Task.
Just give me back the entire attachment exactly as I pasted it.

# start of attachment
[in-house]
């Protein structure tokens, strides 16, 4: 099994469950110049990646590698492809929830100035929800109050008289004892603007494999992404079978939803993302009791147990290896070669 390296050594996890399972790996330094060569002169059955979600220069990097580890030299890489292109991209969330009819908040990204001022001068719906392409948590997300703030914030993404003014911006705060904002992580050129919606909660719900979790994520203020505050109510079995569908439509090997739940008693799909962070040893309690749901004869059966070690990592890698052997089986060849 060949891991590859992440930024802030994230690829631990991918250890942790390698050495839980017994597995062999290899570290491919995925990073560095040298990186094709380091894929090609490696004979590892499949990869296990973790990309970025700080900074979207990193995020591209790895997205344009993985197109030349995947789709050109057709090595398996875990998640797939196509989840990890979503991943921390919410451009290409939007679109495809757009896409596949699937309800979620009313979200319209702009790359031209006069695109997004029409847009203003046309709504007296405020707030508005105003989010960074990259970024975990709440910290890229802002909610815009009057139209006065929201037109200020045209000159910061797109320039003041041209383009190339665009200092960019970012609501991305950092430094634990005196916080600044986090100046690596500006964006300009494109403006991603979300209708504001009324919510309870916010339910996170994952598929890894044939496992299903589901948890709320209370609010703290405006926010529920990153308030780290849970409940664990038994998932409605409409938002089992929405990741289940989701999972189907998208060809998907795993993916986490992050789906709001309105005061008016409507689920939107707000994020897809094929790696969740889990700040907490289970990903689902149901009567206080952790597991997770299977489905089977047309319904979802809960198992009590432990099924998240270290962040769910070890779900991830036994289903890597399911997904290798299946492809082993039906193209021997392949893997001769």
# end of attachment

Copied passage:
[in-house]
């Protein structure tokens, strides 16, 4: 099994469950110049990646590698492809929830100035929800109050008289004892603007494999992404079978939803993302009791147990290896070669 390296050594996890399972790996330094060569002169059955979600220069990097580890030299890489292109991209969330009819908040990204001022001068719906392409948590997300703030914030993404003014911006705060904002992580050129919606909660719900979790994520203020505050109510079995569908439509090997739940008693799909962070040893309690749901004869059966070690990592890698052997089986060849 060949891991590859992440930024802030994230690829631990991918250890942790390698050495839980017994597995062999290899570290491919995925990073560095040298990186094709380091894929090609490696004979590892499949990869296990973790990309970025700080900074979207990193995020591209790895997205344009993985197109030349995947789709050109057709090595398996875990998640797939196509989840990890979503991943921390919410451009290409939007679109495809757009896409596949699937309800979620009313979200319209702009790359031209006069695109997004029409847009203003046309709504007296405020707030508005105003989010960074990259970024975990709440910290890229802002909610815009009057139209006065929201037109200020045209000159910061797109320039003041041209383009190339665009200092960019970012609501991305950092430094634990005196916080600044986090100046690596500006964006300009494109403006991603979300209708504001009324919510309870916010339910996170994952598929890894044939496992299903589901948890709320209370609010703290405006926010529920990153308030780290849970409940664990038994998932409605409409938002089992929405990741289940989701999972189907998208060809998907795993993916986490992050789906709001309105005061008016409507689920939107707000994020897809094929790696969740889990700040907490289970990903689902149901009567206080952790597991997770299977489905089977047309319904979802809960198992009590432990099924998240270290962040769910070890779900991830036994289903890597399911997904290798299946492809082993039906193209021997392949893997001769």